In various embodiments, radio resources may be negotiated for an administrated device with the radio communication device in the second reachability class on an concurrent usage level.

In various embodiments, radio resources may be negotiated for an administrated device with the radio communication device in the second reachability class on a transmission energy negotiation level.

In various embodiments, radio resources may be negotiated for an administrated device with the radio communication device in the second reachability class on an interference avoidance level.

In various embodiments, in case interference avoidance is not possible, radio resources may be negotiated for an administrated device with the radio communication device in the second reachability class on an interference minimization level.

In various embodiments, when negotiation is not successful for a radio communication device of the second class, the radio communication device of the second class may be re-classified to be in the first class.

In various embodiments, the negotiated resources may include at least one of the following: transmission power; frequency; modulation; and time slot.

In various embodiments, the radio device may be communicate with another radio device of the same type as the radio device as a radio communication device. In other words, the radio communication device may be of the same type as the radio device.

FIG. 12 shows a flow diagram 1200 illustrating a method for controlling a radio communication device (a wireless resource controller) in accordance with an embodiment. In 1202 a signal from a radio device may be received. In 1204, the reachability of the radio communication device from the radio device may be assessed based on the received signal. In 1206, a set of information of a plurality of sets of information may be selected based on the assessed reachability. In 1208, the selected set of information may be transmitted. In 1210, one or more administrated devices which are assigned to the radio communication device for radio resource management may be determined. In 1212, radio resources may be negotiated between a plurality of determined administrated devices.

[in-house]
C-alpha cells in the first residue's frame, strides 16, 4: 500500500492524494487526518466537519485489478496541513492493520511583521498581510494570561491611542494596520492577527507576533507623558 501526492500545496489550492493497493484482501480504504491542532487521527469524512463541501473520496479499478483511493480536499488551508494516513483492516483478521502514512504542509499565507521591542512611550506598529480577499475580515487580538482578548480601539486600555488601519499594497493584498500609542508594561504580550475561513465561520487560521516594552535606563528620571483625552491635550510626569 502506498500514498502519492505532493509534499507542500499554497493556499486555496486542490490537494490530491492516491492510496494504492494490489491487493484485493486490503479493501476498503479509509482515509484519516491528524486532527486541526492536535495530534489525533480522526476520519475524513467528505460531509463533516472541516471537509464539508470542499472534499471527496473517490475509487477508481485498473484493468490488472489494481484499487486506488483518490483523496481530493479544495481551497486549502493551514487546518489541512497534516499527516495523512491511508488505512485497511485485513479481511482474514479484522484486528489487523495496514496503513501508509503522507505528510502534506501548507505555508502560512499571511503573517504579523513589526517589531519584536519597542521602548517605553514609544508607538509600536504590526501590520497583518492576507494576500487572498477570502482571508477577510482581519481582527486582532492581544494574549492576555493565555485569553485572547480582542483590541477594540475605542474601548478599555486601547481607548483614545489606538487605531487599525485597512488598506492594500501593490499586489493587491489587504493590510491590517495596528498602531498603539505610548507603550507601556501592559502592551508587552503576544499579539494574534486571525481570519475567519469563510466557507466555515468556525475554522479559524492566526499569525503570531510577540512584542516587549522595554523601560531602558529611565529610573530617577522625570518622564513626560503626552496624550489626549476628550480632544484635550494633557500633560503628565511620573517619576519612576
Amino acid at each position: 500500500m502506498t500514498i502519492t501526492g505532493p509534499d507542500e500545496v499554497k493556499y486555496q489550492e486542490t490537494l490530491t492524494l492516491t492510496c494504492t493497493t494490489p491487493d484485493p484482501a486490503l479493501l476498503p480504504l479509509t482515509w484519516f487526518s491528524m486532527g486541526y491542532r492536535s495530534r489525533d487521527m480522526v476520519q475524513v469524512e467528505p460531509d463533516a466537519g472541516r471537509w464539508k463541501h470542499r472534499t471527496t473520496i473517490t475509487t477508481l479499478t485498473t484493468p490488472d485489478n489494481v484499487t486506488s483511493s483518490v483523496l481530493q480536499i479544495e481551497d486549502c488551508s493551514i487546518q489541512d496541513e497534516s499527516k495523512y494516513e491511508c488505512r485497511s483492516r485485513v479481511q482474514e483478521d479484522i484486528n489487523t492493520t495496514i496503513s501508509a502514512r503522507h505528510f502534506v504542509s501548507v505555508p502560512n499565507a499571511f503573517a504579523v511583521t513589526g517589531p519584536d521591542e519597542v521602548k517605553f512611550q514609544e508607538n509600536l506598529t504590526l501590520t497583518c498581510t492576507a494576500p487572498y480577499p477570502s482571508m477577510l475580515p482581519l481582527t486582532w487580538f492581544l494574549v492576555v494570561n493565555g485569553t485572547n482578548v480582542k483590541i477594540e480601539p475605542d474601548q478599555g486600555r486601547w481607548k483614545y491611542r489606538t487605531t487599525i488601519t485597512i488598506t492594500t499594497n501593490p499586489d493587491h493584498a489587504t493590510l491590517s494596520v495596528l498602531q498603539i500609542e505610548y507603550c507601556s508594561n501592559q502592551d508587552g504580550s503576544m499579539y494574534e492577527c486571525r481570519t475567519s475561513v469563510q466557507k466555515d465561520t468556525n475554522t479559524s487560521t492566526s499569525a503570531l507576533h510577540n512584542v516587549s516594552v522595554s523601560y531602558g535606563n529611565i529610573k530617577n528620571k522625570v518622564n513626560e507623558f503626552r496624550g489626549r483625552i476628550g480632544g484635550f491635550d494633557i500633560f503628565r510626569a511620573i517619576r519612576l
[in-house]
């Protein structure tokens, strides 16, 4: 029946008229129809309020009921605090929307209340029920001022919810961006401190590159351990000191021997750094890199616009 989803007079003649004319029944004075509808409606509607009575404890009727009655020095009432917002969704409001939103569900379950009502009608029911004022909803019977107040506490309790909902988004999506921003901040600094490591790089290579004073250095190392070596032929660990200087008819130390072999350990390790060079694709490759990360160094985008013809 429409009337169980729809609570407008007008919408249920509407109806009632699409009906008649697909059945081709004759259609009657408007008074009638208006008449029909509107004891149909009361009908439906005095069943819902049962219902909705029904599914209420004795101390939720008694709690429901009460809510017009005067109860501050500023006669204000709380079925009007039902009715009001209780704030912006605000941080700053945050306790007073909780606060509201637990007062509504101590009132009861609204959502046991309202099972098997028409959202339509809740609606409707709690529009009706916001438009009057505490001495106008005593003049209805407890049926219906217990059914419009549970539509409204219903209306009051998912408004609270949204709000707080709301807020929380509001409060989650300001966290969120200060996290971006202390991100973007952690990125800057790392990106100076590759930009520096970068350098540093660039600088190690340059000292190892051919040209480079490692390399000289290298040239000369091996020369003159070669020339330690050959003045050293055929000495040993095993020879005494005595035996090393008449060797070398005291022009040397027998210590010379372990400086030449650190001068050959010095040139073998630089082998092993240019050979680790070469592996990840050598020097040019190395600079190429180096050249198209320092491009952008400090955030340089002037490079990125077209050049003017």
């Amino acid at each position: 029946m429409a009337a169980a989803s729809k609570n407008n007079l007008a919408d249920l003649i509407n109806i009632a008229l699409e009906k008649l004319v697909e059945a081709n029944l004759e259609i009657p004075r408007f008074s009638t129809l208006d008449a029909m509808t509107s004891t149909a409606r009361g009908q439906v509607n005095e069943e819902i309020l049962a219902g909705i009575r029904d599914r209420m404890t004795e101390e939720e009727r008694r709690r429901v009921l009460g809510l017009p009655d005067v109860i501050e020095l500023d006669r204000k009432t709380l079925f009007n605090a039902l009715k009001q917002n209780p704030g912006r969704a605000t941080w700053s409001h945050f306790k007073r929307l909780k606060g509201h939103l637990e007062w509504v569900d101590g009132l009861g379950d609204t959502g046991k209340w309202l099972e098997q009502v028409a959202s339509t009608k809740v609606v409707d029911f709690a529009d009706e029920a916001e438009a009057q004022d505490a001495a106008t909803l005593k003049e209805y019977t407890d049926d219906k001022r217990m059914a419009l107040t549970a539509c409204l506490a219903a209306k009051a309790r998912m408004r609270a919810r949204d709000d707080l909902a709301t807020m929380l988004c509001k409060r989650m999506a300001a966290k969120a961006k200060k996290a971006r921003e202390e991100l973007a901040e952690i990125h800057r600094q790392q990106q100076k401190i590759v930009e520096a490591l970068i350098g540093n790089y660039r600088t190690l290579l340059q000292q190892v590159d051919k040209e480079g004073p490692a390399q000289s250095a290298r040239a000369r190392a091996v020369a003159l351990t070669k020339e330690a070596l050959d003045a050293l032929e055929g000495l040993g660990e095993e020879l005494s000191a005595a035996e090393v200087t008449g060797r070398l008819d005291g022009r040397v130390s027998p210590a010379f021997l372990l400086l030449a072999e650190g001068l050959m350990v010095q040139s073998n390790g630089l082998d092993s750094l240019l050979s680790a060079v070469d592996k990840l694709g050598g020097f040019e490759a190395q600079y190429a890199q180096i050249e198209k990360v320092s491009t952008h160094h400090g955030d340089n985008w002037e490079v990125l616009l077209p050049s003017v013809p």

In various embodiments, the method for controlling a radio communication device may include any other feature or step of the method for controlling a radio device as described above with reference to FIG. 11.

FIG. 13 shows a flow diagram 1300 illustrating a method for controlling a radio device (a local resource manager device) in accordance with an embodiment. In 1302, quality of service information indicating quality of service requirements of a radio communication circuit of the radio device may be determined. In 1304, the determined quality of service information may be transmitted to a wireless resource controller. In 1306, a radio resource management information from the wireless resource controller may be received. In 1308, it may be assesses whether the quality of service requirements can be satisfied using the radio resource management information. In 1310, the radio communication circuit may be configured based on the assessment and based on the received radio resource management information.

In various embodiments, the radio resource management information may represent configuration information for the radio device, for example radio resources assigned to the radio device or an algorithm to be applied in the radio device.

In various embodiments, packets may be received and a packet including radio management information may be identified based on the header of the packet.

In various embodiments, packets may be received and a packet including radio management information may be identified based on the content of the packet.

In various embodiments, exclusively radio management information may be received.

In various embodiments, the radio resource management information may include information specifying radio resources assigned to the radio device.

In various embodiments, the radio resource management information may include context information representing the radio context of the radio device.

In various embodiments, information specifying radio resources assigned to the radio device may be determined based on the context information.

In various embodiments, radio resources may be assigned based on the received radio resource management information, if the quality of service assessment circuit assesses that the quality of service requirements can be satisfied.

In various embodiments, radio resources may not be assigned, if the quality of service assessment circuit assesses that the quality of service requirements cannot be satisfied. In various embodiments, further negotiation may be carried out instead.